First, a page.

Sunday, November 10, 2013

Trinity 24 Sermon

Trinity 24 – November 10th, 2013 – Matthew 9:18-26

In the Name of the Father and of the Son and the Holy Spirit +
          “While He was saying these things…”    Alright, what things?  This is one of those examples where we really ought to back up a little bit before our reading and figure out what’s happened before our text.  Jesus is talking with disciples of John the Baptist, and those disciples of John have a complaint.  They say, “Why do we and the Pharisees fast, but Your disciples do not fast?”  What’s going on Jesus – why aren’t You and Your disciples toeing the hoity-toity good religious folk line?  And Jesus responds to them – Can the wedding guests mourn as long as the bridegroom is with them?  I am here now, there is no fasting – let the fasting wait until when you all are waiting for the second coming.  Don’t put unshrunk cloth on something old as a patch, because it will rip – you don’t mix the old and the new.  These are the things Jesus is saying.  And then what happens?

          “While he was saying these things to them, behold, a ruler came in and knelt before Him, saying, ‘My daughter has just died, but come and lay Your hand on her, and she will live.’”  This is a weak translation here – it’s not just that the ruler came and knelt – it’s the word for worship, for getting down on the ground and praying.  And this is important – we see a contrast here.  You have the disciples of John (and even the Pharisees) who approach Jesus with a bit of disdain.  He’s not what they expect – how come you don’t do things the way that we would have you do them, Jesus?  And then you have this ruler, and his approach to Christ is different.  He approaches in faith.  He worships Jesus – He doesn’t grouse about Him but declares Christ’s Glory.  Think about what he just said.  “My daughter has just died, but come and lay Your hand on her, and she will live.”  You are more powerful than Death, Jesus.  You have the ability to raise the Dead.  You are God, You are worthy of worship and praise, You make the dead to live.  It’s a fantastic confession – it’s part of the Creed that we confess every week in this Church. 

          And then note what Jesus does.  “And Jesus rose and followed him, with his disciples.”  This about this – the disciples of John are asking questions – answer us, Jesus.  Explain this to us… but when there is death to be confronted, Jesus just stands up and goes.  Sorry, disciples of John, sorry grousers, I have business to be about.  No time for follow-ups, no time for more explanation – it’s time to go.  A greater priority is here.  And Jesus’ disciples follow Him – but note, it says nothing of John’s disciples.  There are John’s disciples, and they see Jesus stand up to go and raise the dead… and they don’t follow.  This raising the dead stuff isn’t what we want, we want pious living stuff!  And they miss it.

          But other follow, others have faith and see the importance of healing.  “And behold, a woman who had suffered from a discharge of blood for 12 years came up behind Him and touched the fringe of His garment, for she said to herself, ‘If I only touch His garment, I will be made well.’”  Again, here we see an approach of one in faith.  I need healing from Christ – I don’t even need to bother Him to get it, I’m not worthy of demanding His time, His response, I will just come to Him, touch his clothing, and things will be all right.  There’s some humility and faith there – and Jesus notes it.  “Jesus turned, and seeing her He said, ‘Take heart, daughter, your faith has made you well.’”  No, you aren’t unimportant to me, daughter.  No, I’m not too busy to talk to you or care for you.  You don’t have to sneak up or anything like that.  I see you, you are mine, and I care for you.  Jesus takes care of it.  Simple, matter of fact.  There it is.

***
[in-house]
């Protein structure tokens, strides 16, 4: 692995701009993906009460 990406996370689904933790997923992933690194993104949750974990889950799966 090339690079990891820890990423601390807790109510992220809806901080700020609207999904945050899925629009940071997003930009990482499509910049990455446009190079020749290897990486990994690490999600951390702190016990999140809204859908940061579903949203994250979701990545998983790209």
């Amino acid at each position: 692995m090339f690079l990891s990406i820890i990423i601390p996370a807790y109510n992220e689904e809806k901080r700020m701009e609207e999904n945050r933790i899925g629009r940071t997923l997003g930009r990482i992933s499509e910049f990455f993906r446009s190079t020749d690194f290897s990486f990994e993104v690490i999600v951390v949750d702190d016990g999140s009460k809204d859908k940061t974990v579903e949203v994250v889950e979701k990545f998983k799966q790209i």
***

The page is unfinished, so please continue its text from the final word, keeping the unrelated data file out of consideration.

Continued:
Of course, as Jesus goes on, not everyone views Him with faith.  “And when Jesus came to the ruler’s house and saw the flute players and the crowd making a commotion, He said, ‘Go away, the girl is not dead but sleeping.’  And they laughed at Him.”  And now back to the faithless, the dismissive.  So there they are, the mourners, the wailers, doing all their loud mourning.  And then something so strange – when Jesus tells the that this girl will live – they laugh.  Think about that – how strange that would have been – to see the crying folks pause their mourning to laugh and mock at Christ.  Not to look at Him with pity or disdain, “Oh, this poor, misguided fool thinks she’s just asleep.”  No.  Laughter.  Disdain.  They hear Christ speak the truth, speak to what God does – and then there’s just rank disbelief, disdain, and laughter.

          It doesn’t stop Jesus.  “But when the crowd had been put aside, He went in and took her by the hand, and the girl arose.  And the report of this went through all that district.”  It’s nice that you laugh, but I’m still going to raise this girl, and look at that, there she is.  Raised from the dead.  Jesus comes to her, she rises, and that is that – all the disbelief or disdain in the world can’t stop Christ.

          So then, what do we see in our Gospel Lesson today?  What we see is a great contrast between the faithful and the unfaithful, the believing and the disbelieving.  And we get this at the End of the Church Year – where we tend to focus more on the fact that Christ Jesus will return, that He will raise all the dead.  I look forward to the resurrection of the body and the life of the world, Amen.  And the faithful – that is what their focus is.  The Ruler knows that Jesus raises the dead.  The woman knows that Jesus heals.  That’s just the way it is.  But John’s Disciples and the Mourners, they demonstrate two avenues of disbelief that we need to be wary of.